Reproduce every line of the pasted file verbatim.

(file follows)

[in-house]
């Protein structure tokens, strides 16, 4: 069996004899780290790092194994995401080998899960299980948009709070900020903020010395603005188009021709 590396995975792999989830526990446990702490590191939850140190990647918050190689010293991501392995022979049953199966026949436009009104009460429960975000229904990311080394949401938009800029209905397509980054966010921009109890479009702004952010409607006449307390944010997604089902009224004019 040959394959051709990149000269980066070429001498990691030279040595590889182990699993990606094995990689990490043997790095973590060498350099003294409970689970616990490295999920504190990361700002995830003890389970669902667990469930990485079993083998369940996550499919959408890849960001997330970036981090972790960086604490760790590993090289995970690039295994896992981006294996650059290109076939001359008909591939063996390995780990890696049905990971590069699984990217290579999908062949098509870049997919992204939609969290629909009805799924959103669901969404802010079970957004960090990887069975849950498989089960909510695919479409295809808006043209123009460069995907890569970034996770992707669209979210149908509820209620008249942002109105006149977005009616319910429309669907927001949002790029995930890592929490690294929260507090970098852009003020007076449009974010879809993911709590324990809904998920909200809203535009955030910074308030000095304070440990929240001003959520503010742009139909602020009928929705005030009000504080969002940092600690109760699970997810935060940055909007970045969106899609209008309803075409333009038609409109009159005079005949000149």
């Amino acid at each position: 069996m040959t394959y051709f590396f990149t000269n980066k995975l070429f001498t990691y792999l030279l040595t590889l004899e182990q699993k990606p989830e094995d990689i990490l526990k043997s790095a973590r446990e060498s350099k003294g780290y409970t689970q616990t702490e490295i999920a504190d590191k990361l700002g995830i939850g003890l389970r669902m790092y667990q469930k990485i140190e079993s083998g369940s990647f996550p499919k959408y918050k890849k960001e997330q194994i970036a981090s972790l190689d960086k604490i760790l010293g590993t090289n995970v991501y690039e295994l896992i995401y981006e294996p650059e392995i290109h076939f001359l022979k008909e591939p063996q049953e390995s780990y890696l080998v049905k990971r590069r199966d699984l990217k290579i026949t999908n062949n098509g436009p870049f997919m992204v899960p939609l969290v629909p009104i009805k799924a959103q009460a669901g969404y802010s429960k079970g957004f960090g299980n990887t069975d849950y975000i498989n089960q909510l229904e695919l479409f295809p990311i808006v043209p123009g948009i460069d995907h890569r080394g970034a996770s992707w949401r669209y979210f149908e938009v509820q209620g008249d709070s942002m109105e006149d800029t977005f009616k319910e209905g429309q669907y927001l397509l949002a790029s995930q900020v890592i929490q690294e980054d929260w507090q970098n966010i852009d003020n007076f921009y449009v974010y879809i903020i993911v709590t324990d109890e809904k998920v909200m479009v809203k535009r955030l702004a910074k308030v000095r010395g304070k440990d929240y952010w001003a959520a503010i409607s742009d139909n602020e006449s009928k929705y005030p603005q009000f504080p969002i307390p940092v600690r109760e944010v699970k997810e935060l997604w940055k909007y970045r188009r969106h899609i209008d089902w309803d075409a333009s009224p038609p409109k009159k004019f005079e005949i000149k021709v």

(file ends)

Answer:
[in-house]
């Protein structure tokens, strides 16, 4: 069996004899780290790092194994995401080998899960299980948009709070900020903020010395603005188009021709 590396995975792999989830526990446990702490590191939850140190990647918050190689010293991501392995022979049953199966026949436009009104009460429960975000229904990311080394949401938009800029209905397509980054966010921009109890479009702004952010409607006449307390944010997604089902009224004019 040959394959051709990149000269980066070429001498990691030279040595590889182990699993990606094995990689990490043997790095973590060498350099003294409970689970616990490295999920504190990361700002995830003890389970669902667990469930990485079993083998369940996550499919959408890849960001997330970036981090972790960086604490760790590993090289995970690039295994896992981006294996650059290109076939001359008909591939063996390995780990890696049905990971590069699984990217290579999908062949098509870049997919992204939609969290629909009805799924959103669901969404802010079970957004960090990887069975849950498989089960909510695919479409295809808006043209123009460069995907890569970034996770992707669209979210149908509820209620008249942002109105006149977005009616319910429309669907927001949002790029995930890592929490690294929260507090970098852009003020007076449009974010879809993911709590324990809904998920909200809203535009955030910074308030000095304070440990929240001003959520503010742009139909602020009928929705005030009000504080969002940092600690109760699970997810935060940055909007970045969106899609209008309803075409333009038609409109009159005079005949000149």
């Amino acid at each position: 069996m040959t394959y051709f590396f990149t000269n980066k995975l070429f001498t990691y792999l030279l040595t590889l004899e182990q699993k990606p989830e094995d990689i990490l526990k043997s790095a973590r446990e060498s350099k003294g780290y409970t689970q616990t702490e490295i999920a504190d590191k990361l700002g995830i939850g003890l389970r669902m790092y667990q469930k990485i140190e079993s083998g369940s990647f996550p499919k959408y918050k890849k960001e997330q194994i970036a981090s972790l190689d960086k604490i760790l010293g590993t090289n995970v991501y690039e295994l896992i995401y981006e294996p650059e392995i290109h076939f001359l022979k008909e591939p063996q049953e390995s780990y890696l080998v049905k990971r590069r199966d699984l990217k290579i026949t999908n062949n098509g436009p870049f997919m992204v899960p939609l969290v629909p009104i009805k799924a959103q009460a669901g969404y802010s429960k079970g957004f960090g299980n990887t069975d849950y975000i498989n089960q909510l229904e695919l479409f295809p990311i808006v043209p123009g948009i460069d995907h890569r080394g970034a996770s992707w949401r669209y979210f149908e938009v509820q209620g008249d709070s942002m109105e006149d800029t977005f009616k319910e209905g429309q669907y927001l397509l949002a790029s995930q900020v890592i929490q690294e980054d929260w507090q970098n966010i852009d003020n007076f921009y449009v974010y879809i903020i993911v709590t324990d109890e809904k998920v909200m479009v809203k535009r955030l702004a910074k308030v000095r010395g304070k440990d929240y952010w001003a959520a503010i409607s742009d139909n602020e006449s009928k929705y005030p603005q009000f504080p969002i307390p940092v600690r109760e944010v699970k997810e935060l997604w940055k909007y970045r188009r969106h899609i209008d089902w309803d075409a333009s009224p038609p409109k009159k004019f005079e005949i000149k021709v």